The Looming Tower: Mistakes Were Made
March 5, 2018 7:04 PM - Season 1, Episode 3 - Subscribe

A ten-part miniseries from Hulu that traces the rising threat of Osama bin Laden and Al-Qaeda, and takes a controversial look at how the rivalry between the CIA and FBI might have set the stage for 9/11 and the war in Iraq. (from IMDB) Based on the book.

The first three episodes were released on February 28. This post is for any discussion of the series up to the third episode.

The Guardian: "'They totally underestimated al-Qaida': The Looming Tower and America's pre-9/11 complacency"

Vanity Fair: "Why 9/11 Drama The Looming Tower Could Be Hulu’s Second Trump-Era Must Watch"

Den of Geek: "The Looming Tower Review (Spoiler-Free)" Hulu’s new limited series about the events leading up to 9/11 is entertaining at times but feels inessential and familiar.
posted by sylvanshine (2 comments total) 1 user marked this as a favorite
To help people with placing composite characters, TVGuide's got your back.

Of note is the Company's "Professor," which is a composite mostly based on Michael Scheuer, the head of Alec Station. Scheuer endorsed Ron Paul and Donald Trump and argues that the threat facing America is not terrorism but Islamism. Take from that what you will.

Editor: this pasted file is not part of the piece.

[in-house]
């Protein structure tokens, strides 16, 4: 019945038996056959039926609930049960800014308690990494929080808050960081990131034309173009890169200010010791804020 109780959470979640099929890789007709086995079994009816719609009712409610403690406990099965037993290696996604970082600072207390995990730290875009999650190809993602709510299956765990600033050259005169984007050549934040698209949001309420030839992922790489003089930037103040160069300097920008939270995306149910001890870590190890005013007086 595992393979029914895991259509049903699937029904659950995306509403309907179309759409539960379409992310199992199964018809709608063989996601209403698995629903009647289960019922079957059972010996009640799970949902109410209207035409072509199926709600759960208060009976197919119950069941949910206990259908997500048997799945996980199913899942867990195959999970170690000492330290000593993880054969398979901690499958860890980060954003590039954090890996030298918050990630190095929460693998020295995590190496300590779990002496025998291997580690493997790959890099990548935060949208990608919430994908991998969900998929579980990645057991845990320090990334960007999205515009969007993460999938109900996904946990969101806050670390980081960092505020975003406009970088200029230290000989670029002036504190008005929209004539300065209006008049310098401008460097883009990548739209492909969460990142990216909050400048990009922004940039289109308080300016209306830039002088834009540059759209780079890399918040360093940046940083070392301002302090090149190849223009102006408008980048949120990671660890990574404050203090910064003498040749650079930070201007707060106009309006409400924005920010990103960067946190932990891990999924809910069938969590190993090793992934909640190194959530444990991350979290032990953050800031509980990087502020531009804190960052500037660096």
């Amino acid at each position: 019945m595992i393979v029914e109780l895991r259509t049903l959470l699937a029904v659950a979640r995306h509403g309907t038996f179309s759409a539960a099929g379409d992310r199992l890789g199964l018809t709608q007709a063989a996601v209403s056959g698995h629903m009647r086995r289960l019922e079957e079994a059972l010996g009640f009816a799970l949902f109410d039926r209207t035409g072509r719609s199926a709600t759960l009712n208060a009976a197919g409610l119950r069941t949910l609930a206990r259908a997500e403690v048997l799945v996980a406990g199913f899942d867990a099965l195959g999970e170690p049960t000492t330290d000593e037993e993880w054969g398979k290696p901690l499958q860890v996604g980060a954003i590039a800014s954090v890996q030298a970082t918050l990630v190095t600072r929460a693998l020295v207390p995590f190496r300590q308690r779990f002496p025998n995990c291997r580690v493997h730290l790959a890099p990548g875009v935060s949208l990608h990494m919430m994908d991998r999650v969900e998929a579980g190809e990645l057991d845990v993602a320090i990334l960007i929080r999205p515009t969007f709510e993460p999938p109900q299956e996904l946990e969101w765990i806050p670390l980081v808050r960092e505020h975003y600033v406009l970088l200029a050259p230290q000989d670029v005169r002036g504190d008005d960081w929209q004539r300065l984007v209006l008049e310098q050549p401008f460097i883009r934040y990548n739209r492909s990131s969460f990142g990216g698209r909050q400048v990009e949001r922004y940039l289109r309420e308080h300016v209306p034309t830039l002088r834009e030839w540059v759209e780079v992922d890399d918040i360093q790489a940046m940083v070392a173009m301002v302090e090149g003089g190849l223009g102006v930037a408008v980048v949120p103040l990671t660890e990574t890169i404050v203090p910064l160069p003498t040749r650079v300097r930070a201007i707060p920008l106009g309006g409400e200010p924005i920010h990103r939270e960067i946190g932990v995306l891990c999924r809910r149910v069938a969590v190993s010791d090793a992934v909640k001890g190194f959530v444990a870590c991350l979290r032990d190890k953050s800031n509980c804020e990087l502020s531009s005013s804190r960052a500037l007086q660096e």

Diane Marsh, the red-headed lady working with the Professor, is based partly on Alfreda Frances Bikowsky, also the inspiration for the character in Zero Dark Thirty. She made false claims about delivering intelligence to the FBI; records show she deliberately blocked intelligence sharing despite the laws and is known as The Queen of Torture because nothing made her happier than a rendition and a few hours of stress positions and waterboarding. She married Scheuer in 2014.
posted by xyzzy at 7:31 PM on March 5, 2018 [1 favorite]

This is more for episode 4 I guess, but were people (hipsters?) really wearing t-shirts that said "you missed!" and a picture of UBL in the late 90s? The kid who came up to Chesney in Nairobi was wearing one, which I could see as plausible, but then O'Neil sees a woman in one in Brooklyn, which I find as less plausible. Then again, I was in high school on the west coast in the late 90s; what do I know about Brooklyn fashion?

I'm enjoying this series so far. To me it captures some sense of sincerity or non-irony that we don't see much in current tv. I'm thinking of the Chesney composite character and Ali Soufan in particular. Jeff Daniels is just fascinating to watch, and I'm not a huge Daniels fan. It does make me want to re-read the book, as it is glossing over a lot of the book's content that takes place outside the US.
posted by emkelley at 10:48 AM on March 9, 2018

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